For educators, a time of opportunity after civic life's current stress test
Civic educators watched last week's riotous assault on the Capitol with a mixture of alarm and hope. The mob's brazen disregard for the truth and the rule of law shook teachers around the nation, but also made a stunning case for the need to invest in civic learning, which could enjoy a breakthrough year in 2021.
A bipartisan bill to invest $1 billion in civic education, a teacher-friendly incoming president, popular support for civic learning, a surge in youth activism — and the fragile state of American democracy itself — have all combined to create "sort-of a Sputnik moment" for civics, says Louise Dubé, the executive director of iCivics.
After a year of record-setting voter turnout, nationwide protests for racial justice and equality, and debate over equitable ballot access, it's time to recognize some of the leading players.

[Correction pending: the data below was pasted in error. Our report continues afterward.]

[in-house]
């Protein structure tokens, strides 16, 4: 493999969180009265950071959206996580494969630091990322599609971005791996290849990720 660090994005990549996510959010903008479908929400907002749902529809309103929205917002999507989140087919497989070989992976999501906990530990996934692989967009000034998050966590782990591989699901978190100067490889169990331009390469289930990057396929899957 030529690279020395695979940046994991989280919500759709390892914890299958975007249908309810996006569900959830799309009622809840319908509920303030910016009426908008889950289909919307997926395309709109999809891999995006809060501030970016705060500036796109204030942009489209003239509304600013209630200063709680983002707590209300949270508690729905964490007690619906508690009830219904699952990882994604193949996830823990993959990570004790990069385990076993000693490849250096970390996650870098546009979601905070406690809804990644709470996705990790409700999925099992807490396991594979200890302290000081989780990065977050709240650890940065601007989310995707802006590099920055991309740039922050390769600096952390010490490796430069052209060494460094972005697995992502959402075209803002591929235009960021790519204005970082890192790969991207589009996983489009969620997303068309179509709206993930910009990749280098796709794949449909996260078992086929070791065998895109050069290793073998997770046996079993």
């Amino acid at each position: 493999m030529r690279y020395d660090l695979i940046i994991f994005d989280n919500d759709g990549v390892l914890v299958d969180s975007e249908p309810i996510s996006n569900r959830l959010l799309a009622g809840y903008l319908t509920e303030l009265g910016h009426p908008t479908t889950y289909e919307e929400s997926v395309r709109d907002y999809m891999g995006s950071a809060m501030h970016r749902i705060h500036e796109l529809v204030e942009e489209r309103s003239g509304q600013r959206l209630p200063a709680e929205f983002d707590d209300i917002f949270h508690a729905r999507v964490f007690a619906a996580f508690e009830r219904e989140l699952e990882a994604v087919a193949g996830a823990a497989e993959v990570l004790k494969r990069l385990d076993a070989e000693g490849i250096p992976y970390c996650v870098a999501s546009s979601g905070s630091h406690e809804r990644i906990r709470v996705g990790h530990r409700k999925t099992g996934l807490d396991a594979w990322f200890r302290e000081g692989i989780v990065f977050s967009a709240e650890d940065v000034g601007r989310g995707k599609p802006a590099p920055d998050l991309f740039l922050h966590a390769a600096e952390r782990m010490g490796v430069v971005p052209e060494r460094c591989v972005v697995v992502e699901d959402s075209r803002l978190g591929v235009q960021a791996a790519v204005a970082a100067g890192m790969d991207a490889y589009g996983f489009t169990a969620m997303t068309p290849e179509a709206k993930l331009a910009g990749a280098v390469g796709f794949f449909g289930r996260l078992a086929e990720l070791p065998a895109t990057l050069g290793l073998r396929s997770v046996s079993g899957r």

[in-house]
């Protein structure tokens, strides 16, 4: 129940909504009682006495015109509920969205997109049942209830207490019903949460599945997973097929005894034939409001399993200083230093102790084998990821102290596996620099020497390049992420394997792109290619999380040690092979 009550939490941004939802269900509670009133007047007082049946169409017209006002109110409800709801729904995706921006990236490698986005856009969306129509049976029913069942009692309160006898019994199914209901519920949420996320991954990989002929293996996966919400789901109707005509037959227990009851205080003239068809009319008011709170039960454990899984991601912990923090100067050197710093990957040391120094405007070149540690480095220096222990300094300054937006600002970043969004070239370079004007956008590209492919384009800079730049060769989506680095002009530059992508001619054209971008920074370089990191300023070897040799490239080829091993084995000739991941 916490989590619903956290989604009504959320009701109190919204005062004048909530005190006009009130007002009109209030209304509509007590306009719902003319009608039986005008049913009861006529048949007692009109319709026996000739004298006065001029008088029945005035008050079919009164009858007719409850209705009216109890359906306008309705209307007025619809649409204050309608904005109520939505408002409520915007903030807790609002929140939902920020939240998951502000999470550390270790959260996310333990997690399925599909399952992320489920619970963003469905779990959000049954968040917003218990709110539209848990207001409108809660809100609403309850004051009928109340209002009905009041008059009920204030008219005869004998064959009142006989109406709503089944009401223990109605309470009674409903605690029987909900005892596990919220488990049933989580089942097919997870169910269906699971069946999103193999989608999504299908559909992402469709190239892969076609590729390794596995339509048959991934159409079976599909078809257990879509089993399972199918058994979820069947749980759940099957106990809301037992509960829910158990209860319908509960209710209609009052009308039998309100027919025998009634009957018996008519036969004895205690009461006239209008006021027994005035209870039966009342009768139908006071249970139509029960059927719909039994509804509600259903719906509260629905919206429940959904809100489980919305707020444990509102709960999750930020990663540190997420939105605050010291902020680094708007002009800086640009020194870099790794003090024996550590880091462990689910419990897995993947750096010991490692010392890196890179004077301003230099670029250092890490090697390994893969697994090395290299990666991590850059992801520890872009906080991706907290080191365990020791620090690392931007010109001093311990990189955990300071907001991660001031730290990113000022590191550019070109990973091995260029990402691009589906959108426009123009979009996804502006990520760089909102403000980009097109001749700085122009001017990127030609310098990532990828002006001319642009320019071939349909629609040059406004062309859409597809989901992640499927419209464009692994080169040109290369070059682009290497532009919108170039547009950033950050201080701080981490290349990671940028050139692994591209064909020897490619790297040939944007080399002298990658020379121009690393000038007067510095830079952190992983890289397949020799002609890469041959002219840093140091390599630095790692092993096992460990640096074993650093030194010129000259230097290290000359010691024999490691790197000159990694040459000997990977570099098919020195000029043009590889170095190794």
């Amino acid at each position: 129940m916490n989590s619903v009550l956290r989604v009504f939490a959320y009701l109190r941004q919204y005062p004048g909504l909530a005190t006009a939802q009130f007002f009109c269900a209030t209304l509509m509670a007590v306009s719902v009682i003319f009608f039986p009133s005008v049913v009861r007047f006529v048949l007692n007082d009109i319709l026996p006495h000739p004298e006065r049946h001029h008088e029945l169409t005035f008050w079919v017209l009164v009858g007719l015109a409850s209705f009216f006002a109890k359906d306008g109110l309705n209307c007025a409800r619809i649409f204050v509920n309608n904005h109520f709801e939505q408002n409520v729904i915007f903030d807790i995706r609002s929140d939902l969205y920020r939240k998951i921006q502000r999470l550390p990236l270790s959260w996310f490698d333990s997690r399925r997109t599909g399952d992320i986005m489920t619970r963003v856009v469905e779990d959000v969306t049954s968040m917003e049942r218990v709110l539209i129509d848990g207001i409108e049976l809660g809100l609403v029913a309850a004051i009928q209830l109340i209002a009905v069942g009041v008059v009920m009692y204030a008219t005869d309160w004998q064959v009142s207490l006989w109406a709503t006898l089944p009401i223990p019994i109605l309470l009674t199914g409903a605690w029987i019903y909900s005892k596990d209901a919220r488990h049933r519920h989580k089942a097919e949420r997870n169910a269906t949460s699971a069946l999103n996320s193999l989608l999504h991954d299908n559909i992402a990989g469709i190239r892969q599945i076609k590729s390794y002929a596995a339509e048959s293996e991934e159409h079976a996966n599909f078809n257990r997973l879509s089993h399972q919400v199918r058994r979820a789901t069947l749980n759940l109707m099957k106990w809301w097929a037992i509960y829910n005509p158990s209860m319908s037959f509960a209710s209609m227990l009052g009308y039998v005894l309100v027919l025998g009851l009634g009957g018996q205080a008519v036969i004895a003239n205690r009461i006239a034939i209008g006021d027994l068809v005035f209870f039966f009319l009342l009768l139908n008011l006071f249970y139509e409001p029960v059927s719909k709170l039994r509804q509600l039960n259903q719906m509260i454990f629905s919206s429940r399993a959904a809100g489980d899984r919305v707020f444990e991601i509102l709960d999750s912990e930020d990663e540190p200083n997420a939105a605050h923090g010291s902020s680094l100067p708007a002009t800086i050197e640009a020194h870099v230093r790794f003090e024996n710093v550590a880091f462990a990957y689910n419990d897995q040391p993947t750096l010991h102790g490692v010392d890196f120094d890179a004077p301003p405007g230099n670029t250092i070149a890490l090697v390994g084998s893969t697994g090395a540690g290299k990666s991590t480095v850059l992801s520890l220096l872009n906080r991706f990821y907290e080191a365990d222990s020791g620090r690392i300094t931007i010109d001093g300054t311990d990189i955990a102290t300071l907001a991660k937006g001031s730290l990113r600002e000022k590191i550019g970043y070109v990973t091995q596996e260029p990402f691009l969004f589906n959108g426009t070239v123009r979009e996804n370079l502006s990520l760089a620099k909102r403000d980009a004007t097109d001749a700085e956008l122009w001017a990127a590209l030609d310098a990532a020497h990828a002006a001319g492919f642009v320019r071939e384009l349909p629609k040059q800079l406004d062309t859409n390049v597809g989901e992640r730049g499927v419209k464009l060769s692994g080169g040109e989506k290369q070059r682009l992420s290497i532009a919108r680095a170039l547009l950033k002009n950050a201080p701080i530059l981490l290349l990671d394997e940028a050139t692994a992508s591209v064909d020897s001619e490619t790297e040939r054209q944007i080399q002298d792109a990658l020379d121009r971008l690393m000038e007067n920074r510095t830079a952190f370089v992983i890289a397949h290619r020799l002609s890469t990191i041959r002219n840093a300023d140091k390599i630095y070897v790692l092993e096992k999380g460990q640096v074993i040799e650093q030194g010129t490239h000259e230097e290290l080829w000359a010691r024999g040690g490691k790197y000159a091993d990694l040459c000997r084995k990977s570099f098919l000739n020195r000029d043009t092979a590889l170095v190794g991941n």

To that end, the organizations behind the American Civic Collaboration Awards — better known as the Civvys — announced the slate of finalists, celebrating the accomplishments of people and groups who led the way in 2020.
Democracy is in crisis and our political parties are in no shape to fix what ails the nation, writes Jacqueline Salit of Independent Voting.
Sign on to Citizen University's livestream to hear poetry and readings of civic texts, sing together, share thoughts and ideas, and hear a "civic sermon" from Eric Liu. Afterward, sign on for small-group discussions with friends and strangers from across the country.